20th CBRNE integrates into decisive action training
July 17, 2014
ABERDEEN PROVING GROUND, Md. (July 18, 2014) -- Units from the 20th CBRNE Command (Chemical, Biological, Radiological, Nuclear, Explosives) are integrating into decisive action training rotations at the U.S. Army combat training centers.
In 2014, the 20th CBRNE Command began training with U.S. Army combat units at the National Training Center on Fort Irwin, California; and at the Joint Readiness Training Center on Fort Polk, Louisiana.
"It is essential to integrate CBRNE operations into decisive action training during this critical time of transition for our Army," said Lt. Col. Eric Towns, commander of the 22nd Chemical Battalion (Technical Escort), based on Aberdeen Proving Ground, Maryland.
The 22nd Chemical Battalion supported the Vermont National Guard's 86th Infantry Brigade Combat Team training rotation to Fort Polk.
According to Towns, the exercise demonstrated his task force's ability to respond to CBRNE hazards in support of combat operations.
At Fort Polk, the CBRNE task force conducted counter-proliferation of chemical agents, dismantled conventional and chemical improvised explosive devices, and responded to chemical hazards.
"We find more maneuver units regaining the decisive action mindset," said Towns. "As (Forces Command's) sole provider of CBRNE forces, we must ensure that maneuver commanders at all levels are capable of incorporating our unique capability set into their formations.
"Our capabilities will be essential in the preservation of combat power during the next conflict," said Towns, from Lake Charles, Louisiana.
Lt. Col. Brant Hoskins, the commander of the Joint Base Lewis-McChord, Washington-based 110th Chemical Battalion (Technical Escort), led a CBRNE task force during the 2nd Stryker Brigade Combat Team rotation to the National Training Center, as a part of Exercise Atropian Phoenix 2014.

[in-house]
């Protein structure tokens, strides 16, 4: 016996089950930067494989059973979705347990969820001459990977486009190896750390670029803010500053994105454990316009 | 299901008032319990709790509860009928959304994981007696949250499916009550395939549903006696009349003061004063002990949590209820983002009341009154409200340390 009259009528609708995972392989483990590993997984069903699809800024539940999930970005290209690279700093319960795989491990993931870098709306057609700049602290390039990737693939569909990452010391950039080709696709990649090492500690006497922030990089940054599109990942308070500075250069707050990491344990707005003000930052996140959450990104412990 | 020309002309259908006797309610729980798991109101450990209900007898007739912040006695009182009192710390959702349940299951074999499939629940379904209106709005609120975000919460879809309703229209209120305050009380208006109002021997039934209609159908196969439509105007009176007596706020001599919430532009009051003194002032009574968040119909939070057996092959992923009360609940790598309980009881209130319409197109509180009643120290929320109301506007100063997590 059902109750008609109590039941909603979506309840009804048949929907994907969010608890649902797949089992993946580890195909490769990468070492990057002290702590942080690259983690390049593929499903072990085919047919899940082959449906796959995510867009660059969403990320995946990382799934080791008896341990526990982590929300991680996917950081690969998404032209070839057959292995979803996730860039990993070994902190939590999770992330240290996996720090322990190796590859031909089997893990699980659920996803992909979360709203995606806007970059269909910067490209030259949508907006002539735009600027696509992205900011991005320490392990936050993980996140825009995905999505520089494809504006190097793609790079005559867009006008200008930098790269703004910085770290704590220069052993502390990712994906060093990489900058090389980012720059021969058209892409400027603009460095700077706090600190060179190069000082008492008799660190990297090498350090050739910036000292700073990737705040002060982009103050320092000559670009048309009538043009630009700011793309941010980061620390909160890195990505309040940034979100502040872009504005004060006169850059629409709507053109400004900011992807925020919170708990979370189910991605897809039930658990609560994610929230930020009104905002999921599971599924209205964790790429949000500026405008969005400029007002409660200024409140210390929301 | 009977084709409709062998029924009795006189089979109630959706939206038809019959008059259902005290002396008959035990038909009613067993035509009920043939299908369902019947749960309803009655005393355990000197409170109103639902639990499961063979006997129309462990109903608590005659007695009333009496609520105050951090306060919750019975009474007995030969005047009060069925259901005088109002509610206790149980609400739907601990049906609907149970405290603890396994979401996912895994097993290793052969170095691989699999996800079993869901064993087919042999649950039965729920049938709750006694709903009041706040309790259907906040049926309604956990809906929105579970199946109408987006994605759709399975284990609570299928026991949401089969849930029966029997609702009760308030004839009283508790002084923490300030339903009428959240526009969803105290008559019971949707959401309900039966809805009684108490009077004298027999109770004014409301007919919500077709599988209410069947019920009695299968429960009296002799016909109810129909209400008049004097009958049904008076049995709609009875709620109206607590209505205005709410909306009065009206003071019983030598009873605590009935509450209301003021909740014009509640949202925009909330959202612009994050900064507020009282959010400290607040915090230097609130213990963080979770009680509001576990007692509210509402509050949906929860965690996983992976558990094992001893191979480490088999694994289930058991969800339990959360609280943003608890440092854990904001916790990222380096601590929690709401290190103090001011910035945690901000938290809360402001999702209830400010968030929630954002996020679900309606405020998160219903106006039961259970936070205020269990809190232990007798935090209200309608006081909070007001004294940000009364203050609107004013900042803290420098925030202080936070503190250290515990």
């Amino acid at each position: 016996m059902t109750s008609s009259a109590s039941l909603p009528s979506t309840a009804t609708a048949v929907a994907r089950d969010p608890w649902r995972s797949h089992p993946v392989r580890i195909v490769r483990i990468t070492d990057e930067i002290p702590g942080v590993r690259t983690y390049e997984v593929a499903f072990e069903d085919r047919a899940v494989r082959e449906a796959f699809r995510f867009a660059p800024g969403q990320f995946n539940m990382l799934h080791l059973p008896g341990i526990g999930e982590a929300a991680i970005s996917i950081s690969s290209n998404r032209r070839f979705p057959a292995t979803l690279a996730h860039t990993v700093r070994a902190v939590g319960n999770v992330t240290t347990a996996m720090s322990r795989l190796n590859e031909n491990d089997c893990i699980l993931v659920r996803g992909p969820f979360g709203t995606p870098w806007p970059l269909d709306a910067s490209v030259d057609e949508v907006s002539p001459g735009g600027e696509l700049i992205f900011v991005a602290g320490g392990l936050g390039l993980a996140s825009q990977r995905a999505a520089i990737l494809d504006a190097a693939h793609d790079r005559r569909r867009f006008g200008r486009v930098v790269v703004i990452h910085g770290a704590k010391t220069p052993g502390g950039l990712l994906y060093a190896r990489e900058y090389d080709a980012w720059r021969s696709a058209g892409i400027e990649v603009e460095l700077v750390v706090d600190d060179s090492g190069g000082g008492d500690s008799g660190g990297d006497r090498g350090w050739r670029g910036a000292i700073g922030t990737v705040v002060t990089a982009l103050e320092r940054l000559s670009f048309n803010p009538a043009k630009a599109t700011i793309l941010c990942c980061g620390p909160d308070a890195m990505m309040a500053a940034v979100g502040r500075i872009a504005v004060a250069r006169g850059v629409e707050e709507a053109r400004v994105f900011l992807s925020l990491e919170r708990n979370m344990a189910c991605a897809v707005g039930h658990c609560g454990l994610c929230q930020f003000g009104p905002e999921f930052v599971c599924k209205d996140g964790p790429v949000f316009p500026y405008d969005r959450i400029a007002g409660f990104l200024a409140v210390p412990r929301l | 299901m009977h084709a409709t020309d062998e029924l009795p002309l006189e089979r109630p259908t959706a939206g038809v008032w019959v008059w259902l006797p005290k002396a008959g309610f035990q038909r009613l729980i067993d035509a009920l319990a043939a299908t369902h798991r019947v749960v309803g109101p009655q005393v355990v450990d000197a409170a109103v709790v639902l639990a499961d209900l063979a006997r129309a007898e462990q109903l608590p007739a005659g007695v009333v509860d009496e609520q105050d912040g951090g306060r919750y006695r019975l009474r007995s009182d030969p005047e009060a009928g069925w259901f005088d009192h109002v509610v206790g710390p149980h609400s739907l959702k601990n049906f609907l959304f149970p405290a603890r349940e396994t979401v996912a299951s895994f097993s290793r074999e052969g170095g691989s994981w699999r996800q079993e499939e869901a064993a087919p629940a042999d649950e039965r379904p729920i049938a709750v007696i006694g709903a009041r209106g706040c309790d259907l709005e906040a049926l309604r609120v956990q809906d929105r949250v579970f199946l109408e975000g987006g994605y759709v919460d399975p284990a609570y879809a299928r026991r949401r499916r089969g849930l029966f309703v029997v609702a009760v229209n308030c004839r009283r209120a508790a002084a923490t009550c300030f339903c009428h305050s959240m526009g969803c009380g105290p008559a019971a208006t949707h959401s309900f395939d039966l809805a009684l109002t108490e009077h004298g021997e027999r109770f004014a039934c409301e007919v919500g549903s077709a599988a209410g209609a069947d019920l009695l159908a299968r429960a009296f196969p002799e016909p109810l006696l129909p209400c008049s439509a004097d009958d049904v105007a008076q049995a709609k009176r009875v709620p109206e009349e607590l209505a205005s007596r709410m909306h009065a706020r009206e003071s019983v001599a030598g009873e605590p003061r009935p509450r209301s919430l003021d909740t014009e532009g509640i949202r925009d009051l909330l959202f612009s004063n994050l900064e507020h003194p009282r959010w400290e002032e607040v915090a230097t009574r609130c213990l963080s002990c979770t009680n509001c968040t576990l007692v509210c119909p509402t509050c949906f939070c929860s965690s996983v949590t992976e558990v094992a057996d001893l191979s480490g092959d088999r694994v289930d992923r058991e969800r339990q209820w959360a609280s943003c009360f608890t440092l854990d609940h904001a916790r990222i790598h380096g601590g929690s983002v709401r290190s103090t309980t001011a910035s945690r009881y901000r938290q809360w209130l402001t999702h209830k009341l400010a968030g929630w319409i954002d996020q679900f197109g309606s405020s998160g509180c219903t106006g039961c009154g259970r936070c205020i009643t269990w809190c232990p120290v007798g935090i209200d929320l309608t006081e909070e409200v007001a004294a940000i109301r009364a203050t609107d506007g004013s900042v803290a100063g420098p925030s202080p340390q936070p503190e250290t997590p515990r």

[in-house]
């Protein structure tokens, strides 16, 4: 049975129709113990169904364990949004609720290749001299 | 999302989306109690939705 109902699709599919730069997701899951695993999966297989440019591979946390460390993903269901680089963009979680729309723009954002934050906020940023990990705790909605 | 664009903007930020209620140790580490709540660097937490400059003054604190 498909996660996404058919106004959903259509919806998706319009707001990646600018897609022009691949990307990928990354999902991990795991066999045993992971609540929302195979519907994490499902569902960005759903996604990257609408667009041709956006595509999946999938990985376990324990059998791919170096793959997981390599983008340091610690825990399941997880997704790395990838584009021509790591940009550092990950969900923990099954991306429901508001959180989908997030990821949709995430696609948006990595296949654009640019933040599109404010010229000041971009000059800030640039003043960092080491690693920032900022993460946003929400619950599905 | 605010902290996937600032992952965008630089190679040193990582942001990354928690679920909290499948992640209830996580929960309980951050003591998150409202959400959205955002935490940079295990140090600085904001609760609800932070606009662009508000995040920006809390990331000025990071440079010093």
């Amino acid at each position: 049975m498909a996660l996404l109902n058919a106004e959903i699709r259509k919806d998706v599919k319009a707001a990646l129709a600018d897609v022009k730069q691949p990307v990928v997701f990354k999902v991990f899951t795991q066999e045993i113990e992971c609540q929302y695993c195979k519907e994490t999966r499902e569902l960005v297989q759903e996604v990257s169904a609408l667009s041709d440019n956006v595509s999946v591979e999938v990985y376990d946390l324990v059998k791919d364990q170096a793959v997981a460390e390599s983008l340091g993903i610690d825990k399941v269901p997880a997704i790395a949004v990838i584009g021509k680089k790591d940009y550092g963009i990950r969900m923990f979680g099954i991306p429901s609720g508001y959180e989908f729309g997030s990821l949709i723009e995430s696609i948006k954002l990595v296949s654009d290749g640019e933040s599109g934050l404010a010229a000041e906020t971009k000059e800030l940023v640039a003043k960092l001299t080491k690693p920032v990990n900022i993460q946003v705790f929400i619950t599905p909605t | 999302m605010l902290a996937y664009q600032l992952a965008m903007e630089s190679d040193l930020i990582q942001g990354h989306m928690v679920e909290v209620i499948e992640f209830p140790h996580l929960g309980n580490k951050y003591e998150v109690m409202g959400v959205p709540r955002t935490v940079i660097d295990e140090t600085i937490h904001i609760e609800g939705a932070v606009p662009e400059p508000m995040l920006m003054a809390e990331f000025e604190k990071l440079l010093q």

At Fort Irwin, the CBRNE task force included Explosive Ordnance Disposal (EOD) units, chemical reconnaissance and decontamination units, CBRNE Response Teams, a Nuclear Disablement Team, and a Heavy Mobile Expeditionary Laboratory.
"We have focused significant energy on developing the relationship between my unit and 2-2nd Infantry, for several months, and that paid dividends during the rotation," said Hoskins, a native of Albany, Oregon. "This enabled us to leverage all the resources of the brigade for our missions, rather than just those available to my task force."
From its Aberdeen Proving Ground headquarters in Maryland's science, technology and security corridor, the 20th CBRNE Command commands units on 19 military installations in 16 states and deploys around the world. To stay ready for its high stakes global mission, the 20th CBRNE Command trains regularly with allied, interagency and joint partners.
Brig. Gen. JB Burton, the commanding general of the 20th CBRNE Command, said the U.S. Army's combat training centers provide a realistic venue for training Soldiers to operate in an all hazards environment.
Burton said the rotation to Fort Irwin for Exercise Atropian Phoenix was a milestone for his command.
"This was another chance to get our Soldiers into a Combat Training Center rotation in support of a brigade combat team decisive action rotation," said Burton, who commands the U.S. Army's sole formation tasked with combating chemical, biological, radiological, nuclear and explosive threats.
"Our Army's Combat Training Centers remain some of the crown jewels of our Army, where our Soldiers and units get the opportunity to train against a living, thinking opposing force of professionals who want to win," said Burton.
Burton said training rotations to the combat training centers enable his command to train for a variety of complex threats.
"Our mission requires that we provide integrated CBRNE formations in support of expeditionary operations," said Burton, who visited his troops on Fort Irwin during Exercise Atropian Phoenix. "Those integrated CBRN and EOD capabilities require an integrating headquarters which has the CBRN and EOD expertise necessary to effectively employ those forces."